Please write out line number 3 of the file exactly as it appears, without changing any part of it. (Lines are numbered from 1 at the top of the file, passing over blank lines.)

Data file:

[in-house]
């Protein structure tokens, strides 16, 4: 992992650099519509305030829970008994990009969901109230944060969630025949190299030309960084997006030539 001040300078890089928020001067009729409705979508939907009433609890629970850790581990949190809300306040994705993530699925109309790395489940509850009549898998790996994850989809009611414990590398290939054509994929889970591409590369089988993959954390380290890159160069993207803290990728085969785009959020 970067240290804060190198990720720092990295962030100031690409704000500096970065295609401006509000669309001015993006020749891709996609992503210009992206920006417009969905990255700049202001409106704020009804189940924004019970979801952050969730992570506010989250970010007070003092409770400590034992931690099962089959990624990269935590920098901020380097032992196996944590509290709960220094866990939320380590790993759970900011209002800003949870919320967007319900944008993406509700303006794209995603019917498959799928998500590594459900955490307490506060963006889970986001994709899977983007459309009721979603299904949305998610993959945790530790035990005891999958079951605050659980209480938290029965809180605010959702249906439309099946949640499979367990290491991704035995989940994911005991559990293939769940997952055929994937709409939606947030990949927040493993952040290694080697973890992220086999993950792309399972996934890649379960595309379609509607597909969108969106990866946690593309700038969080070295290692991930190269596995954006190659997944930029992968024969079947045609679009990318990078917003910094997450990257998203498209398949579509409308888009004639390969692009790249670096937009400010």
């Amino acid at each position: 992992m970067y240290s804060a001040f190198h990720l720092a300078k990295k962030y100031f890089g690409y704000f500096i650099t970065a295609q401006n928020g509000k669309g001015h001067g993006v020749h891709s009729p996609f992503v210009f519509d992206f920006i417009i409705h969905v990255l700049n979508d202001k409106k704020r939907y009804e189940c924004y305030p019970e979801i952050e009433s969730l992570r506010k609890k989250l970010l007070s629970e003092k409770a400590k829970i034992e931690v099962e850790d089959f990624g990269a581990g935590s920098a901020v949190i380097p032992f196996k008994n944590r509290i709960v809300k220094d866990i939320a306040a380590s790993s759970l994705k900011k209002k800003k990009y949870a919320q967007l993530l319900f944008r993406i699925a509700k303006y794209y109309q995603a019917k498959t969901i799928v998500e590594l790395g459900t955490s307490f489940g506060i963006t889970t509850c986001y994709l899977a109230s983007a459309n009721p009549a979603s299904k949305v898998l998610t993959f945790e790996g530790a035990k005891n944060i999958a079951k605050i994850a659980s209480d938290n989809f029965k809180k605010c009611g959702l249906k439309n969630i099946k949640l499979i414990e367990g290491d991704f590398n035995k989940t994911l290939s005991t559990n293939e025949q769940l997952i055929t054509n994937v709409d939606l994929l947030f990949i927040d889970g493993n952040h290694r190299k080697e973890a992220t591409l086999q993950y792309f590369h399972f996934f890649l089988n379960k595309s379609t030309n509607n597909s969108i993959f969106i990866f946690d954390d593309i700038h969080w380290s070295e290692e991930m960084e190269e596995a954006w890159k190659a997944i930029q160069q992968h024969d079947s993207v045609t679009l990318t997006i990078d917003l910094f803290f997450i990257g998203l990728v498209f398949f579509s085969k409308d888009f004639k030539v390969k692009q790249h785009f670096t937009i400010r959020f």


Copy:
């Amino acid at each position: 992992m970067y240290s804060a001040f190198h990720l720092a300078k990295k962030y100031f890089g690409y704000f500096i650099t970065a295609q401006n928020g509000k669309g001015h001067g993006v020749h891709s009729p996609f992503v210009f519509d992206f920006i417009i409705h969905v990255l700049n979508d202001k409106k704020r939907y009804e189940c924004y305030p019970e979801i952050e009433s969730l992570r506010k609890k989250l970010l007070s629970e003092k409770a400590k829970i034992e931690v099962e850790d089959f990624g990269a581990g935590s920098a901020v949190i380097p032992f196996k008994n944590r509290i709960v809300k220094d866990i939320a306040a380590s790993s759970l994705k900011k209002k800003k990009y949870a919320q967007l993530l319900f944008r993406i699925a509700k303006y794209y109309q995603a019917k498959t969901i799928v998500e590594l790395g459900t955490s307490f489940g506060i963006t889970t509850c986001y994709l899977a109230s983007a459309n009721p009549a979603s299904k949305v898998l998610t993959f945790e790996g530790a035990k005891n944060i999958a079951k605050i994850a659980s209480d938290n989809f029965k809180k605010c009611g959702l249906k439309n969630i099946k949640l499979i414990e367990g290491d991704f590398n035995k989940t994911l290939s005991t559990n293939e025949q769940l997952i055929t054509n994937v709409d939606l994929l947030f990949i927040d889970g493993n952040h290694r190299k080697e973890a992220t591409l086999q993950y792309f590369h399972f996934f890649l089988n379960k595309s379609t030309n509607n597909s969108i993959f969106i990866f946690d954390d593309i700038h969080w380290s070295e290692e991930m960084e190269e596995a954006w890159k190659a997944i930029q160069q992968h024969d079947s993207v045609t679009l990318t997006i990078d917003l910094f803290f997450i990257g998203l990728v498209f398949f579509s085969k409308d888009f004639k030539v390969k692009q790249h785009f670096t937009i400010r959020f």